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National Institute on Money in Politics
For Immediate Release

 Denise Roth Barber, 406/449-2480
 Pete Quist, 406/449-2480

One-of-a-Kind Online Tools
Track the Money in Legislative Politics

​HELENA, MT - From Campaign Committees to Legislative Committees: Connect the Dots Between Money and Policymaking in State Legislatures and in Congress

It's March, and Congress and many state legislatures are busy! If you are a reporter covering proposed bills, be sure to remember this arrow in your quiver: the National Institute on Money in Politics identifies the members of legislative committees in the states and in Congress, compiles data about who contributed to those committee members' election campaigns, and makes tools available to inform your work as you decipher it all. Institute researchers have nearly completed the 2020 legislative committee membership lists; you can access this essential information in three ways, all for free at:

My Legislature allows you to identify who has contributed to the committee members considering legislation you care about, in addition to seeing who has given to sponsors of any piece of legislation. This enables you to analyze how political contributions correlate with actions by bill sponsors, legislators, and committees. My Legislature also contains information about what actions have been taken on each bill. Simply select for congressional delegates or select your state from the drop-down menu at My Legislature and use the tabs in the upper left to navigate your own very specific search.

Power Mapping for states or for Congress empowers analysis of how members of a legislative chamber or a committee may be inclined to vote on specific legislation or general issues based on their campaign donor pools. If you are an advocate, this tool can be extraordinarily useful for identifying legislators who may be open to persuasion either for or against your issue based on patterns in their fundraising. Journalists may find interesting stories here, as well, particularly in cases of legislators who have donor pools that are dominated by interests pushing a specific agenda. The Power Mapping page includes links in the lower right that describe the tool functionality and provide a video tutorial.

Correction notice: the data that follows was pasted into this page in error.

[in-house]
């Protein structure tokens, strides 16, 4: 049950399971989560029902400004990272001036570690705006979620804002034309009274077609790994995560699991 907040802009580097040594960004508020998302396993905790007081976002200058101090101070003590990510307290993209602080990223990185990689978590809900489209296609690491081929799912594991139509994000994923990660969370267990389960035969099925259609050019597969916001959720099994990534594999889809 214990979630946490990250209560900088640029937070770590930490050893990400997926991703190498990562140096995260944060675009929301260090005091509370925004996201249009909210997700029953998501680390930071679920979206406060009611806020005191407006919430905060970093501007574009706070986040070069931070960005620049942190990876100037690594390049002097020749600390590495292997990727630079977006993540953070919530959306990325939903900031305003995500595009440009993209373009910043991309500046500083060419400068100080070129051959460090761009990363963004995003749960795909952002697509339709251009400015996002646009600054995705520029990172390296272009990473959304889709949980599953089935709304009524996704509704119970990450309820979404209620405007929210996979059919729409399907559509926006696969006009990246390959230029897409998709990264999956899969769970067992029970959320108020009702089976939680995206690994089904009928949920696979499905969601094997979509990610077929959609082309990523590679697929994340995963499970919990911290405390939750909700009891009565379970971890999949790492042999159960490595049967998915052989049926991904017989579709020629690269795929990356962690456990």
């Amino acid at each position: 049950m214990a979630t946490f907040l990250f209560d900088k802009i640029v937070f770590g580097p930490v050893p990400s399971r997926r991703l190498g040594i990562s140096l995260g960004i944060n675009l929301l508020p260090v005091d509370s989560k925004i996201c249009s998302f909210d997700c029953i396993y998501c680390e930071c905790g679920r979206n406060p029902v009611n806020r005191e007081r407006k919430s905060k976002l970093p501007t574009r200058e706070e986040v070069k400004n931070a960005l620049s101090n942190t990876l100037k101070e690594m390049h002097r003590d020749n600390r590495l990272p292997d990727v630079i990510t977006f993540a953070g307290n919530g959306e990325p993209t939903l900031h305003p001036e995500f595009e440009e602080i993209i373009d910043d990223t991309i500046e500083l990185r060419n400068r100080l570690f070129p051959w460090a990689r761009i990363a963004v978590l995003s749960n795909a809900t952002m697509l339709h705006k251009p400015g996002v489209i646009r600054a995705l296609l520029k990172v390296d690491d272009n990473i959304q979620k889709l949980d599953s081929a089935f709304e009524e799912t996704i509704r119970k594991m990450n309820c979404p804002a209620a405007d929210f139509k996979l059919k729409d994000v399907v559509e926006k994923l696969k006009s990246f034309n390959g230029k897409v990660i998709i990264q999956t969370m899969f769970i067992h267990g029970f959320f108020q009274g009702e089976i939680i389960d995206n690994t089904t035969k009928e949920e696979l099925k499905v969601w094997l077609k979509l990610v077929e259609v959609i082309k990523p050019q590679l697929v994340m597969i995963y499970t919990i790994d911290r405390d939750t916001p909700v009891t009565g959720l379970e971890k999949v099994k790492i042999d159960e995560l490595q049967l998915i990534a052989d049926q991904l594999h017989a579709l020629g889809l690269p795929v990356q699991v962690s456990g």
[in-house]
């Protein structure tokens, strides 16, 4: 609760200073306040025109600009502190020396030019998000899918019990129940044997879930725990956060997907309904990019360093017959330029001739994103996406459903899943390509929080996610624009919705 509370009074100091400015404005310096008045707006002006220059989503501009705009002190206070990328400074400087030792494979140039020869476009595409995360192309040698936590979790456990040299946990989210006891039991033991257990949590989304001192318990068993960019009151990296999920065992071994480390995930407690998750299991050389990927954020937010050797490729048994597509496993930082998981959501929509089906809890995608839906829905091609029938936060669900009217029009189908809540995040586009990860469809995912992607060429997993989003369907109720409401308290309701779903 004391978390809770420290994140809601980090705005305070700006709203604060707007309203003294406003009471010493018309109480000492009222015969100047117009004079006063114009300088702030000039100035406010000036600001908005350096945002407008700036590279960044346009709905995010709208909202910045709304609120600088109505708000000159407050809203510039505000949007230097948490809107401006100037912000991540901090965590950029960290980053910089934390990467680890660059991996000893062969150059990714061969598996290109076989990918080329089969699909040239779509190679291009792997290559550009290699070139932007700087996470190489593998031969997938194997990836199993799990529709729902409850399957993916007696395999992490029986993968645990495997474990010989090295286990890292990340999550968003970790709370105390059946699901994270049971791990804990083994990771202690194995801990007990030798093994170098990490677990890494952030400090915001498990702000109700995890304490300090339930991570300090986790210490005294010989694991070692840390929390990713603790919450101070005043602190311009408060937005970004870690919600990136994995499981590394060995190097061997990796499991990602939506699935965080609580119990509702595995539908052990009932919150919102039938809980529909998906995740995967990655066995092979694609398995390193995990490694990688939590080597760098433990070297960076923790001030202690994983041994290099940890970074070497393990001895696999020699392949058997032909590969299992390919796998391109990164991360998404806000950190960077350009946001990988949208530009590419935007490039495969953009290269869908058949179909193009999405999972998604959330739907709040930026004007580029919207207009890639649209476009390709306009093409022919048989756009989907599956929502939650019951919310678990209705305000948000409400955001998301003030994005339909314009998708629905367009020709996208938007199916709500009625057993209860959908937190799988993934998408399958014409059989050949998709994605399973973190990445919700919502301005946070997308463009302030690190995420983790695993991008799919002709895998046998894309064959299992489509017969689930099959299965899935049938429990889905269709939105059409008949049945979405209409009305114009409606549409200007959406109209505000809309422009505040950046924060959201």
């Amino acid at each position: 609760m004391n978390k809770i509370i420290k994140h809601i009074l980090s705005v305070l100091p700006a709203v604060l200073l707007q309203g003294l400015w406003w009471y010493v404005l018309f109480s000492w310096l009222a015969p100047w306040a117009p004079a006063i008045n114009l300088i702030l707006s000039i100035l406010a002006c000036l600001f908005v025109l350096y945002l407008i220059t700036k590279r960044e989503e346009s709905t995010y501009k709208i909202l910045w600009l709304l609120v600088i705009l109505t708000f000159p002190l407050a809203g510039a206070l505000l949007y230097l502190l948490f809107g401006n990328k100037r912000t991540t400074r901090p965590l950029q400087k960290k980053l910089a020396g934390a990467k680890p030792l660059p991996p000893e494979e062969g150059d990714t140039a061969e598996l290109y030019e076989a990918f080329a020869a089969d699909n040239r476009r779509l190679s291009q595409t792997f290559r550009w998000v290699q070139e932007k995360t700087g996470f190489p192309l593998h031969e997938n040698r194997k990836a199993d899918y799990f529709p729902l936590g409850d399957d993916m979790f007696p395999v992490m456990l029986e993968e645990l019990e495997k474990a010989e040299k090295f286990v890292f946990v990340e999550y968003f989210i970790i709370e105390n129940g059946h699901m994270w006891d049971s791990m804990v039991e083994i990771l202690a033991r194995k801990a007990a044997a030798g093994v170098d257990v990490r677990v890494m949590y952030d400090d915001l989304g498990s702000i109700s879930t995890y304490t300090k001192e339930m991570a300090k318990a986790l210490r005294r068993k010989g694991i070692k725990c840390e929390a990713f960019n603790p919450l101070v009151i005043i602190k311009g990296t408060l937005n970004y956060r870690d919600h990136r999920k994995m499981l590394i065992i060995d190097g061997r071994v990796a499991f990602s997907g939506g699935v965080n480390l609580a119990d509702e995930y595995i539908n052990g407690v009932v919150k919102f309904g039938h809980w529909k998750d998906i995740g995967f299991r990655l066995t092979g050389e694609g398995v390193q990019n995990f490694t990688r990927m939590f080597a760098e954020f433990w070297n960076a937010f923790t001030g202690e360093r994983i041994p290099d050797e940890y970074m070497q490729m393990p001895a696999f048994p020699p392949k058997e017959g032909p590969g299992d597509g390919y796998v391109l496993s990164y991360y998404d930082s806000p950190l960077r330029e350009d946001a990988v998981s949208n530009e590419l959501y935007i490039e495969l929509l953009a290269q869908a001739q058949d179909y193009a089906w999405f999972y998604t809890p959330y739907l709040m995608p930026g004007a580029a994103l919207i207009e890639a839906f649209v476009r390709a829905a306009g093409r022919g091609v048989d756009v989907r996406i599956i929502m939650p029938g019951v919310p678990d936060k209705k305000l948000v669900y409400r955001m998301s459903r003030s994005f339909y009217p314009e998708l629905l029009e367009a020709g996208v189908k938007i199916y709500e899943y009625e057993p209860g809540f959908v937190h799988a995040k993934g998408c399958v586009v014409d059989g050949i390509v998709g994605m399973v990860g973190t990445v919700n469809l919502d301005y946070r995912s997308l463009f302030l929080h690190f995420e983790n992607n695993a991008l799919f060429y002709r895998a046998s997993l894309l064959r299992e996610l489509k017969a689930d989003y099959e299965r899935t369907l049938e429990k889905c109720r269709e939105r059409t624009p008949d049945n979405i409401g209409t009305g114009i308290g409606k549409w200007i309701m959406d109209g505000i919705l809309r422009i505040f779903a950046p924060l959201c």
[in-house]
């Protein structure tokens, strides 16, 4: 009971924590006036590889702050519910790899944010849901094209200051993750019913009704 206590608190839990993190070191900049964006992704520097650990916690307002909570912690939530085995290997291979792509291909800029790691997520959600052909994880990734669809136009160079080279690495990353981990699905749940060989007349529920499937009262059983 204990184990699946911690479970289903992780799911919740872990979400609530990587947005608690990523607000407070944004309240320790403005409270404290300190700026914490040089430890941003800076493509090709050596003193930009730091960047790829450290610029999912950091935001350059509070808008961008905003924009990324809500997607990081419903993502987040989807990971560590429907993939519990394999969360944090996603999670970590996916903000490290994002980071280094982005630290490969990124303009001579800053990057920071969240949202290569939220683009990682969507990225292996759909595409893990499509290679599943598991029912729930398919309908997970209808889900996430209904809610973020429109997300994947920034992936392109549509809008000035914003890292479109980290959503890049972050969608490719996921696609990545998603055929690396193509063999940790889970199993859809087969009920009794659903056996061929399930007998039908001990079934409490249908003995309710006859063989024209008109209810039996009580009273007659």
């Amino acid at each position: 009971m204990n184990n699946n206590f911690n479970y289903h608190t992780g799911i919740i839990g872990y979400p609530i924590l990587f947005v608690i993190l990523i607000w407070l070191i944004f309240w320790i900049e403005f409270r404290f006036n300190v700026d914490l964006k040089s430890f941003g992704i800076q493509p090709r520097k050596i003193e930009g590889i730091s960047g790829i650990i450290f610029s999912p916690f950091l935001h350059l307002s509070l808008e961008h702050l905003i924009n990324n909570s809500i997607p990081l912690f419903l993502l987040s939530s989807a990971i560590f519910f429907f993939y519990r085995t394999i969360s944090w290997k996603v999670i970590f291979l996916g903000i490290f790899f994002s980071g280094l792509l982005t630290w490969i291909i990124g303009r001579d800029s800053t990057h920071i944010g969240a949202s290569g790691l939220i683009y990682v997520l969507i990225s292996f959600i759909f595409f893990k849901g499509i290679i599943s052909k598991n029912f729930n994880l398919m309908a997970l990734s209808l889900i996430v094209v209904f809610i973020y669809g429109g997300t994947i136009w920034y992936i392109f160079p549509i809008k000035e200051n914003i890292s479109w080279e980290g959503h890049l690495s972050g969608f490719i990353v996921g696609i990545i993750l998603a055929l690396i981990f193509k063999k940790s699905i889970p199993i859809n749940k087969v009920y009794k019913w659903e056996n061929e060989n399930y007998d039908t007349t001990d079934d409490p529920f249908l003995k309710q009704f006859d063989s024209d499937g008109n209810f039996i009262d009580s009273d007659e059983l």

Finally, the Institute's powerful Ask Anything search function serves fully tailored searches. For example, with only a few clicks it is possible to see the largest donors to members of the New York State Senate Housing, Construction, and Community Development Committee or the largest donors to members of the U.S. House Energy & Commerce Committee.

With the Institute's freshly updated legislative committee membership lists and comprehensive campaign finance data, the possibilities are truly endless.

As always, do call us with any questions. We actually answer the phone: 406-449-2480.


The nonprofit, nonpartisan National Institute on Money in Politics collects and analyzes campaign contribution information on state and federal candidates, political party committees, and ballot committees. Its free, searchable database of contributions is online at

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National Institute on Money in State Politics, 833 North Last Chance Gulch, Helena, MT 59601